Updated: Jul 1, 2020
This post is not legal advice. See here for the site’s reposting policy.
As you might have noticed, I like to highlight recent court decisions showing how courts handle ag law issues. In a recent Wisconsin decision, the court held that a dairy LLC did not have a vested right to use the land for a planned dairy operation. In a prior decision, the court had found a vested right to build barns based on filing a building permit. Although this can create a conflict — that is, the ability to build the barns but not use the land for their stated purpose — Maryland law allows for solutions to protect landowners in these situations.
In Golden Sands Dairy LLC v. Town of Saratoga, Golden Sands was trying to develop a dairy using 6,388 acres within the city limits of Saratoga. The dairy had filed a building permit to develop seven dairy buildings on the land. After filing the permit application, the town enacted different zoning regulations, making the planned dairy operation a nonconforming use. In an early decision, the Court of Appeals of Wisconsin found the dairy had a vested right to a building permit to develop seven dairy buildings on the land. In this most recent decision, the dairy also argued to have a vested right to use the property as a nonconforming use by filing the building permit.
The only issue in this appeal was whether the dairy had a vested right to use the 6,388 acres of land for the dairy operation based on the building permit application. The dairy argued that the vested right to a building permit allowing for the construction of the dairy buildings carried a vested right to use the land as identified in the permit application. In other words, once the dairy received a vested right in building permit, it also got a vested right to utilize the property identified in the permit application for the dairy. The town argued that the dairy had no right to use the land as a nonconforming use and the dairy could not allowed use property in conflict with the current zoning classification. In other words, the dairy could build the buildings but that right did not extend to using the remaining property as a dairy.
In reviewing the case, the court determined that there is a difference between a vested right which comes with submitting a building permit and a vested interest for a nonconforming use that existed before the new zoning ordinance. A nonconforming use is when a property owner lawful uses the property before the zoning ordinance change. According to the court, Wisconsin has never dealt with the issue of whether a vested right from a building permit extends to the related property use. None of the cases cited by the dairy addressed the issue of whether a building permit extends vested rights to the land identified in the permit.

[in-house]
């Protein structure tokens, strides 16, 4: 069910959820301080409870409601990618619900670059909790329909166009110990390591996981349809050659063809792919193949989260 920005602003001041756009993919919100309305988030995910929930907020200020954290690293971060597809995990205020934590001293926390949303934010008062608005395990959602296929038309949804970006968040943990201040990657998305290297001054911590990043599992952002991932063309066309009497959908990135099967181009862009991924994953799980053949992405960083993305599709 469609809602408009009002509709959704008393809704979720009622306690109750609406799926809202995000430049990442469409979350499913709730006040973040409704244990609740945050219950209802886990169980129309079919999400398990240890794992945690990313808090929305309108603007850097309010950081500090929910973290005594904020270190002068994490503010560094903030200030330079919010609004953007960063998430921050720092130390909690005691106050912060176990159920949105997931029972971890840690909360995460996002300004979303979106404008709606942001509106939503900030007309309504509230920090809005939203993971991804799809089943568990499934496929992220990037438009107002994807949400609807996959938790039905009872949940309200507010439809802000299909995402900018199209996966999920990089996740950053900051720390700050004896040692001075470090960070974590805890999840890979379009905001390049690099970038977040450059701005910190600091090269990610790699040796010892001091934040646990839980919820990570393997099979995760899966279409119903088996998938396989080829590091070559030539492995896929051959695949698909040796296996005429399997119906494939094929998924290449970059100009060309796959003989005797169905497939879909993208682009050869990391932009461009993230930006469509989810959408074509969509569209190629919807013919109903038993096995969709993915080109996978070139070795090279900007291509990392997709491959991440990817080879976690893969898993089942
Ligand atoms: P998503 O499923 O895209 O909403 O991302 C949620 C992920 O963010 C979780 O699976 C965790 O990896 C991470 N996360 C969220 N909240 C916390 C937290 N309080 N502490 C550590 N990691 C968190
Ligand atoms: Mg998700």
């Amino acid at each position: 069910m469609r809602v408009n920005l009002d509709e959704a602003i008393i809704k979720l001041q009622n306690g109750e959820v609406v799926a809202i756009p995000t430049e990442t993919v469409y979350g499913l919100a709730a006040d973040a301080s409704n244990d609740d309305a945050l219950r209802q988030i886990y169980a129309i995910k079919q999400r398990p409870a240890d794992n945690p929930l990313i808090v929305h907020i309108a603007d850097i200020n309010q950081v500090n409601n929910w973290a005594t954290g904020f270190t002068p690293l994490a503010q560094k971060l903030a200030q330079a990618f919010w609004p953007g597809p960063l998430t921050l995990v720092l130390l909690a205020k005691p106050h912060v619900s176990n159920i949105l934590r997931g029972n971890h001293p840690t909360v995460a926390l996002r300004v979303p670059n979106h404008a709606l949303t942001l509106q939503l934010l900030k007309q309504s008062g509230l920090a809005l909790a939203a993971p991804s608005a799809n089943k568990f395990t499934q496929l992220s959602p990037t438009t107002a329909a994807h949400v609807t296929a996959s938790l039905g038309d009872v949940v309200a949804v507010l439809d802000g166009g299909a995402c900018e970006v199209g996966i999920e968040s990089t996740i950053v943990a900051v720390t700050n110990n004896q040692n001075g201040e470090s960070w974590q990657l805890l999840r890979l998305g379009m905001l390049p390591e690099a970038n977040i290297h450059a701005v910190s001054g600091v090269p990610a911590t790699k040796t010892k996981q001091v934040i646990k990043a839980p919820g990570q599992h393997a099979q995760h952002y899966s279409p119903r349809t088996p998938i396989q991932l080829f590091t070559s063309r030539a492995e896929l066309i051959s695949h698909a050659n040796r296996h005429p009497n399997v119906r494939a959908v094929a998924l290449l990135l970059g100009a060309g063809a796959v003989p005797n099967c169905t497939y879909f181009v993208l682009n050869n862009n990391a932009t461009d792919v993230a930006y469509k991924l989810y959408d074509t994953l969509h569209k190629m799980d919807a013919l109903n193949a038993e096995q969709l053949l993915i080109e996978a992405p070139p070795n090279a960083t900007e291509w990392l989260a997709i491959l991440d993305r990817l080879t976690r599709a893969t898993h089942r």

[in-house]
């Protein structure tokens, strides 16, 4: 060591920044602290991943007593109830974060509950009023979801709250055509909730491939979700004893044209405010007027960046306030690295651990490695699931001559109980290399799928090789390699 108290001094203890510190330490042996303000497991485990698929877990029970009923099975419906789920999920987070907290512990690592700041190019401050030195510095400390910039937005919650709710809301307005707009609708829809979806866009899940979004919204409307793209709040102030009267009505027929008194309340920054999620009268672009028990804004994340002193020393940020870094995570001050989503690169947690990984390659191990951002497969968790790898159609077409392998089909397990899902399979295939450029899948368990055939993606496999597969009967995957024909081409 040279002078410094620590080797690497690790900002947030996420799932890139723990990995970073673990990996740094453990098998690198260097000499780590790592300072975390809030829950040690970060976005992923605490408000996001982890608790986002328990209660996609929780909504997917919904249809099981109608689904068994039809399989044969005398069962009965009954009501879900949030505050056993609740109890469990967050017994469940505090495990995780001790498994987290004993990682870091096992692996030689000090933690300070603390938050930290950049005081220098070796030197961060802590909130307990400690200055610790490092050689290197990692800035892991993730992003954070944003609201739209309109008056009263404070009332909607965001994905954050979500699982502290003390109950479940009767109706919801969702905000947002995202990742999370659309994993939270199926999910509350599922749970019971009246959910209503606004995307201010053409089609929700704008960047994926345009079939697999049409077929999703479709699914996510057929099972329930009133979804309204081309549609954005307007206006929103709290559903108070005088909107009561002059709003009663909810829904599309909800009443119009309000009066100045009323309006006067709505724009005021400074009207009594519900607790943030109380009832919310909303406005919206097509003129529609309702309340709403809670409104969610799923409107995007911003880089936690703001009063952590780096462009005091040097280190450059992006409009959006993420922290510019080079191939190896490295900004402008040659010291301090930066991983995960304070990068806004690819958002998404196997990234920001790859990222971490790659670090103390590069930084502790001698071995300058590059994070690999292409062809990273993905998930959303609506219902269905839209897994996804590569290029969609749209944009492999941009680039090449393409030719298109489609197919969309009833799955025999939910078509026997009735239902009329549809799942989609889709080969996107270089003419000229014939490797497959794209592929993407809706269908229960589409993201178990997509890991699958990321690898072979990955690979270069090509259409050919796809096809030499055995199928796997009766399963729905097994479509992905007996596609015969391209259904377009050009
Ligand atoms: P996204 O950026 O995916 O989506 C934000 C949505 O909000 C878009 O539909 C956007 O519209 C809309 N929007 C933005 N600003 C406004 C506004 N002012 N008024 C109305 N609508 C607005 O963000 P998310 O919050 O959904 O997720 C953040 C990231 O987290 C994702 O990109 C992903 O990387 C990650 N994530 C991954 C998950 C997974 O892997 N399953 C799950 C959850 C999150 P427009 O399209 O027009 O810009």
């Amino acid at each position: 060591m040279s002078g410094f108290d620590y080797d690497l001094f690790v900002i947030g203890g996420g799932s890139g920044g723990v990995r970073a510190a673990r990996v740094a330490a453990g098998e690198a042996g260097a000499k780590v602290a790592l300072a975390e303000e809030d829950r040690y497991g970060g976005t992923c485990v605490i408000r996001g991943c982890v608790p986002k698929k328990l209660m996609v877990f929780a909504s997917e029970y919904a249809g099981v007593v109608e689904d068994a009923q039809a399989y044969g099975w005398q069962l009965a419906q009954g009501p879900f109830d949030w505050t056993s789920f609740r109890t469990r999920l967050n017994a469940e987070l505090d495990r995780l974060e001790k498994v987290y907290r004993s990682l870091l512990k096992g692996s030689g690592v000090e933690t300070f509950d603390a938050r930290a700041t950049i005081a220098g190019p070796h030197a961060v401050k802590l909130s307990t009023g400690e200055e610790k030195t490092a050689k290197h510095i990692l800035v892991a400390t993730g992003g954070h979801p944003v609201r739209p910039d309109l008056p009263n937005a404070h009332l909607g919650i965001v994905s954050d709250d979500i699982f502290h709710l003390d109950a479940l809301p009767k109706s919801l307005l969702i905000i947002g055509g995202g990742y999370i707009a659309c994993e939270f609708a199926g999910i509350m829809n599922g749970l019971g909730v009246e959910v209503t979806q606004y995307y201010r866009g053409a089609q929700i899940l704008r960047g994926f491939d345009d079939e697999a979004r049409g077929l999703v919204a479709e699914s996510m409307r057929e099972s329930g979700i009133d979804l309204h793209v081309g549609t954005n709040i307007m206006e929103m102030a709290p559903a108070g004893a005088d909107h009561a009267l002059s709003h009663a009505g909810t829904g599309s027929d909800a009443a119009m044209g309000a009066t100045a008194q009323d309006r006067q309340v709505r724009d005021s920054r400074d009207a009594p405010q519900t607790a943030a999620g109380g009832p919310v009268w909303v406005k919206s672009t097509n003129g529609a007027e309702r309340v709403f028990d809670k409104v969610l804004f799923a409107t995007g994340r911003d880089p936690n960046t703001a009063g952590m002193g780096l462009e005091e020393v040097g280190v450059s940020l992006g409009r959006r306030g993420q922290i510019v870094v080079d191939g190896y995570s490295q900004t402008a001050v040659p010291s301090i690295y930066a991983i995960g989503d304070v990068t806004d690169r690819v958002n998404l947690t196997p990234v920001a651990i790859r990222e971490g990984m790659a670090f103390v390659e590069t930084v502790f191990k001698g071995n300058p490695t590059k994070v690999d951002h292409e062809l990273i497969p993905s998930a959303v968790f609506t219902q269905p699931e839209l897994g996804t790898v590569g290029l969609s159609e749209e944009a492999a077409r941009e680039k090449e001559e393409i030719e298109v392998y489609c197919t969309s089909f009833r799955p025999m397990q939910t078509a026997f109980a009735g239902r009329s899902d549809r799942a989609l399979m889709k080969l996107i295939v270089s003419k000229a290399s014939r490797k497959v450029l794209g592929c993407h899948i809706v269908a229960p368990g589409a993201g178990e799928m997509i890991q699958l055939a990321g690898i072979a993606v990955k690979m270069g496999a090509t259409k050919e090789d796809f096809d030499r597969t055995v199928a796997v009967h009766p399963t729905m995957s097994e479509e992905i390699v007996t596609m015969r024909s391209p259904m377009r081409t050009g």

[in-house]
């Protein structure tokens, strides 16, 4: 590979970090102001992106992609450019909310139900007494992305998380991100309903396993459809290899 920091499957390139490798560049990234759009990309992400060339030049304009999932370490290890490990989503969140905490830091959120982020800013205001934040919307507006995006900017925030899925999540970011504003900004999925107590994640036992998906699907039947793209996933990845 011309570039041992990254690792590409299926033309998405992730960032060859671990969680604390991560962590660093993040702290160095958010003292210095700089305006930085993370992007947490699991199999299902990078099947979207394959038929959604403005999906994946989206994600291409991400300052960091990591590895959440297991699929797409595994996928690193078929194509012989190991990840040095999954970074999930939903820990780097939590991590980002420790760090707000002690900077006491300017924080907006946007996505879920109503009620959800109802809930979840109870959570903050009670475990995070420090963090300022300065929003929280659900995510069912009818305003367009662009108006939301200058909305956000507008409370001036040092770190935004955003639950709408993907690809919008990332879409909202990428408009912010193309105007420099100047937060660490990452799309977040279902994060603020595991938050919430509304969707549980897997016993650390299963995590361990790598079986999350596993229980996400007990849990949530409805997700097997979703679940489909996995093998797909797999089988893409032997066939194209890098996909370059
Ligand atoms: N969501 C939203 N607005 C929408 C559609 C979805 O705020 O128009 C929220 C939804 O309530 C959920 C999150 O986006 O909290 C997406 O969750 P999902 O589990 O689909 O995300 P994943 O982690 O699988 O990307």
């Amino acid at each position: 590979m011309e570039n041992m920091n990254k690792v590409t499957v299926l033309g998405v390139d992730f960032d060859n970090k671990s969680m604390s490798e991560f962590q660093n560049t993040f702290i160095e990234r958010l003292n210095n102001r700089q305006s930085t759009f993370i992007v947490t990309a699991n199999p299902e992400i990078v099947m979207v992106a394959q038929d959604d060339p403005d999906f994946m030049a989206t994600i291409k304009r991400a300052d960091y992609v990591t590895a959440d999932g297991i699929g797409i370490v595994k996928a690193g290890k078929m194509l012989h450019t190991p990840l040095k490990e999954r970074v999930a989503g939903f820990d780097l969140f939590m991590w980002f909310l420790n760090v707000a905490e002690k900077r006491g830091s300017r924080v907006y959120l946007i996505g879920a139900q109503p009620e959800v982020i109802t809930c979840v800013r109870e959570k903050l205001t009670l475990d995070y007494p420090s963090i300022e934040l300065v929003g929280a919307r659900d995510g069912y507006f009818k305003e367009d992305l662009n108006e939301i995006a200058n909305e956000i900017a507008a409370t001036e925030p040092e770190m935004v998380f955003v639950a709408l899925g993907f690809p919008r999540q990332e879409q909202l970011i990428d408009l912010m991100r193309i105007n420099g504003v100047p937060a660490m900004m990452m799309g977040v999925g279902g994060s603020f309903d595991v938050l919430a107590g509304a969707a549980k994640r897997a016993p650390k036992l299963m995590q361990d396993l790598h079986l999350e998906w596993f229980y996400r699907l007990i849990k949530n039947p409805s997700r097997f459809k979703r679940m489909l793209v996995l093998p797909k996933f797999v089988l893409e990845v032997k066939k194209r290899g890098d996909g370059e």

The court saw giving vested rights to land associated with a building permit application as creating issues not addressed in the permit application. The application did not require the dairy to state how much land the dairy needed out of the 6,388 acres. Did the dairy need all 6,388 acres? The other issue was the application did not address ownership of the property. Did the dairy own or lease all 6,388 acres?
The dairy pointed to a court decision where a property owner received substantially vested rights in property use when the owner incurred substantial expenses in developing plans for an apartment complex. The expenses were incurred before a zoning change which prohibited the building of an apartment building. In that case, the court allowed the building to proceed based on the owner reasonably relying on the existing zoning ordinances when incurring expenses. The Golden Sands Dairy LLC v. Town of Saratoga court rejected this argument because the dairy had not pursued this theory at trial, so it could not use it in the appeal.
Ultimately, the appeals court reversed the lower court’s decision and ruled for the town. The dairy did not have a vested right to use the property for a nonconforming use.
Why should you care? I highlight this case to demonstrate how courts may see this issue. This case represents an odd result which can happen from time to time: you get the right to build the barn but may not use the land for the associated agricultural purpose.
In Maryland, one way to combat this result would be for the landowner to execute a “development rights and responsibilities agreement” (DRRA) with the county. An executed DRRA allows the landowner to utilize the property according to the rules in force at the time of execution (§ 7-304(a)). Executing a DRRA with the county would be one way to ensure that what happened to Golden Sands Dairy does not happen to you and your farm.
Golden Sands Dairy LLC v. Town of Saratoga, No. 2015AP1258, 2017 WL 1372507 (Wis. Ct. App. April 13, 2017).
Md. Code Ann., Land Use §§ 7-301 to 7-307 (West 2017).